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Colin White

I like the various blogs associated with my many hobbies and even those to do with work. I find them very useful and I was excited when the Business Intelligence Network invited me to write my very own blog. At last I now have somewhere to park all the various tidbits that I know are useful, but I am not sure what to do with. I am interested in a wide range of information technologies and so you might find my thoughts will bounce around a bit. I hope these thoughts will provoke some interesting discussions.

About the author >

Colin White is the founder of BI Research and president of DataBase Associates Inc. As an analyst, educator and writer, he is well known for his in-depth knowledge of data management, information integration, and business intelligence technologies and how they can be used for building the smart and agile business. With many years of IT experience, he has consulted for dozens of companies throughout the world and is a frequent speaker at leading IT events. Colin has written numerous articles and papers on deploying new and evolving information technologies for business benefit and is a regular contributor to several leading print- and web-based industry journals. For ten years he was the conference chair of the Shared Insights Portals, Content Management, and Collaboration conference. He was also the conference director of the DB/EXPO trade show and conference.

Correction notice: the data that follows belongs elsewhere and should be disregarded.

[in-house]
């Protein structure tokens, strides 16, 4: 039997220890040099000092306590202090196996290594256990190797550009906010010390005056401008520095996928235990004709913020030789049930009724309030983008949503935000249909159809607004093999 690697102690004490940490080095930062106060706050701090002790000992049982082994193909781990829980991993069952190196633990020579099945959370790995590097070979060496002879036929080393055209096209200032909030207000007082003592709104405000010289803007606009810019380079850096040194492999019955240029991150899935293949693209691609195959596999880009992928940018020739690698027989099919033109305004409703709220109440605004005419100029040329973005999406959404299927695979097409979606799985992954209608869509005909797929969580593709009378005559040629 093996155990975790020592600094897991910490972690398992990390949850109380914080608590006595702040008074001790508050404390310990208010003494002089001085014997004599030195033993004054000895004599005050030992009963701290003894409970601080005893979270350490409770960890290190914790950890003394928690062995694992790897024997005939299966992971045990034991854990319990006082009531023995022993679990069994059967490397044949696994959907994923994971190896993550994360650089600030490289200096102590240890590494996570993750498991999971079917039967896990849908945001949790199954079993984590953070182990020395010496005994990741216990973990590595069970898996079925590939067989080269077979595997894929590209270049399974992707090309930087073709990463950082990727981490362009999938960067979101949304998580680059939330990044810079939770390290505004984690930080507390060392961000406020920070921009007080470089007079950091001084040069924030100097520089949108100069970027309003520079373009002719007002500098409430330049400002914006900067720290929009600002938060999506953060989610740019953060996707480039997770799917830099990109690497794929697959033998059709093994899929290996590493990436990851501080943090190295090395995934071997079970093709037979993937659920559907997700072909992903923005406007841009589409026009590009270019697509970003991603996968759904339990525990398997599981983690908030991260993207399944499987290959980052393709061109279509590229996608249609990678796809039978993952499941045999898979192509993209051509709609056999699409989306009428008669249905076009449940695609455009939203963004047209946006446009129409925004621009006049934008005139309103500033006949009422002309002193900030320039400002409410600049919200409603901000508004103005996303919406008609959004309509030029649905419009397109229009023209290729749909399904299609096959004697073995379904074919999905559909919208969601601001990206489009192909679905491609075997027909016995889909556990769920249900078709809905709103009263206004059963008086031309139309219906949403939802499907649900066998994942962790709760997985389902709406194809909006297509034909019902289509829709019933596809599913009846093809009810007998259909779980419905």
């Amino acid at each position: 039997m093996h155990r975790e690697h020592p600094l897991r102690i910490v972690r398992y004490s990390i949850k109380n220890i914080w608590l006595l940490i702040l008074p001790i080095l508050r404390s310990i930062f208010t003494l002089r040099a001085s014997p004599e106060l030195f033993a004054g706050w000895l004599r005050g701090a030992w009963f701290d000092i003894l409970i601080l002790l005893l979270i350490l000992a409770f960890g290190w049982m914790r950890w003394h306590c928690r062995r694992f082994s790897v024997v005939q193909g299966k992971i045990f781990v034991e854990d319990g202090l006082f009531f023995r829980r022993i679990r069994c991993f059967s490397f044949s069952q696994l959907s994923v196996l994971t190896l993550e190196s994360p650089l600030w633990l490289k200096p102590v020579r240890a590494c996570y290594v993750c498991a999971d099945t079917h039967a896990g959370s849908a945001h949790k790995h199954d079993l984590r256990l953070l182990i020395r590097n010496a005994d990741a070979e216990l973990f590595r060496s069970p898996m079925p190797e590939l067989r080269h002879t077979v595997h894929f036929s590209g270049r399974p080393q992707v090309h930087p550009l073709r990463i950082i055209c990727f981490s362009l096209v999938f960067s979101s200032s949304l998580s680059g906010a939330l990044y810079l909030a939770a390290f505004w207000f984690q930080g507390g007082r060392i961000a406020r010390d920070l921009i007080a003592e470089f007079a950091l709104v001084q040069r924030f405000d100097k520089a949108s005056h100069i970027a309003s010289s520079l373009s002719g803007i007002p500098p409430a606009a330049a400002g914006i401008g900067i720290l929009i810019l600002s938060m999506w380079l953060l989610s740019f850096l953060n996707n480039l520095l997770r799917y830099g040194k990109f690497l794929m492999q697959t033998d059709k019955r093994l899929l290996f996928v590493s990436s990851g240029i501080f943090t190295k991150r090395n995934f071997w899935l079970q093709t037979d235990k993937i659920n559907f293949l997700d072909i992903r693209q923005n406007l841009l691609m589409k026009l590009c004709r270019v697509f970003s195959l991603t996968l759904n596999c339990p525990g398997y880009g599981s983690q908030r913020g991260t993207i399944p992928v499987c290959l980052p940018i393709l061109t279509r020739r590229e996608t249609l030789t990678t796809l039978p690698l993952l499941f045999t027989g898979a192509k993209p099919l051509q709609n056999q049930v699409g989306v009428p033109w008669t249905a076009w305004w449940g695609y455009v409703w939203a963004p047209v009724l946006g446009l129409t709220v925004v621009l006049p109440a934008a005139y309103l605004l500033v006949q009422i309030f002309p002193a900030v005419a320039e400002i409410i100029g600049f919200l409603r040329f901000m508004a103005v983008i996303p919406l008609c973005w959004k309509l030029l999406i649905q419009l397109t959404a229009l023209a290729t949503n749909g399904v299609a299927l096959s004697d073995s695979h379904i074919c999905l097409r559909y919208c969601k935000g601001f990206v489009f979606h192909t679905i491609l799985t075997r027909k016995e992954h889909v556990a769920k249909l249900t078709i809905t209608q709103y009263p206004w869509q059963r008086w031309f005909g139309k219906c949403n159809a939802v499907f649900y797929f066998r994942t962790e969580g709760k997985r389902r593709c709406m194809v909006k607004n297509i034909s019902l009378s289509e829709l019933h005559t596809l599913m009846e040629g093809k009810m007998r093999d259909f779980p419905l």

Editor's Note: More articles and resources are available in Colin's BeyeNETWORK Expert Channel. Be sure to visit today!

Following rapidly after SAP's acquisition of Pilot Software, Oracle announced this morning they intend to acquire Hyperion Solutions for $3.3 billion. This heats up the battle between Oracle and SAP for BI and analytical application mind share.

The proposed Oracle acquisition further complicates an already confusing Oracle BI product set. The two obvious questions come to mind. First, the acquisition of Hyperion gives Oracle two multi-dimensional database engines -- one embedded in the Oracle database product, the other is Hyperion Essbase. Second, Oracle's strategy to date has been to offer Siebel Analytics as its premier analytics environment. The Hyperion acquisition adds a second set of analytical capabilities. Whereas the Siebel and Hyperion analytic applications could be considered to compliment each other, the BI toolsets definitely overlap.

The SAP acquisition of Pilot Software adds capabilities that SAP was lacking. However, the Oracle acquisition definitely propels Oracle's BI capabilities beyond those of SAP. The challenge for Oracle will be to integrate its wide range of tools and applications.

The question is who is next? Can Business Objects and Cognos continue to grow given the pressure coming Microsoft, Oracle and SAP?

Posted March 1, 2007 8:38 AM
Permalink | 4 Comments |